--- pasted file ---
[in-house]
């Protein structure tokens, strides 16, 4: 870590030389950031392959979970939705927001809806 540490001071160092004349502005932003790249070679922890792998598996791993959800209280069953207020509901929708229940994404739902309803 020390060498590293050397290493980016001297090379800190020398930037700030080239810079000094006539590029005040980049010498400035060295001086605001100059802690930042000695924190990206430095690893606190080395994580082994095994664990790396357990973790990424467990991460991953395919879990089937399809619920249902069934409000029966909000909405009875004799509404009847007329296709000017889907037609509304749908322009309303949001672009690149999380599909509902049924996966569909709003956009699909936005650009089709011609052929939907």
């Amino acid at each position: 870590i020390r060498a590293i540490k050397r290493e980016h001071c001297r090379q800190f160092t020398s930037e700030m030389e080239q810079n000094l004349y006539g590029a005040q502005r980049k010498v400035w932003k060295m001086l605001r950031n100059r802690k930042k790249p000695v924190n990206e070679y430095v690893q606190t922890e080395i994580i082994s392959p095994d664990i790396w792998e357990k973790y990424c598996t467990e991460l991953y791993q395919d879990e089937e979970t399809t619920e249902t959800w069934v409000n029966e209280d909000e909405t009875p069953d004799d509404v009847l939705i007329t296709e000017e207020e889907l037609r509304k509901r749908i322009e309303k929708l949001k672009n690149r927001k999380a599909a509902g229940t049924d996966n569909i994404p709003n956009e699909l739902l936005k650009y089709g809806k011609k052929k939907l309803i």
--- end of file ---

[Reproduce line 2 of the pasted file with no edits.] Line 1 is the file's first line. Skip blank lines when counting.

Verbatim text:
């Protein structure tokens, strides 16, 4: 870590030389950031392959979970939705927001809806 540490001071160092004349502005932003790249070679922890792998598996791993959800209280069953207020509901929708229940994404739902309803 020390060498590293050397290493980016001297090379800190020398930037700030080239810079000094006539590029005040980049010498400035060295001086605001100059802690930042000695924190990206430095690893606190080395994580082994095994664990790396357990973790990424467990991460991953395919879990089937399809619920249902069934409000029966909000909405009875004799509404009847007329296709000017889907037609509304749908322009309303949001672009690149999380599909509902049924996966569909709003956009699909936005650009089709011609052929939907």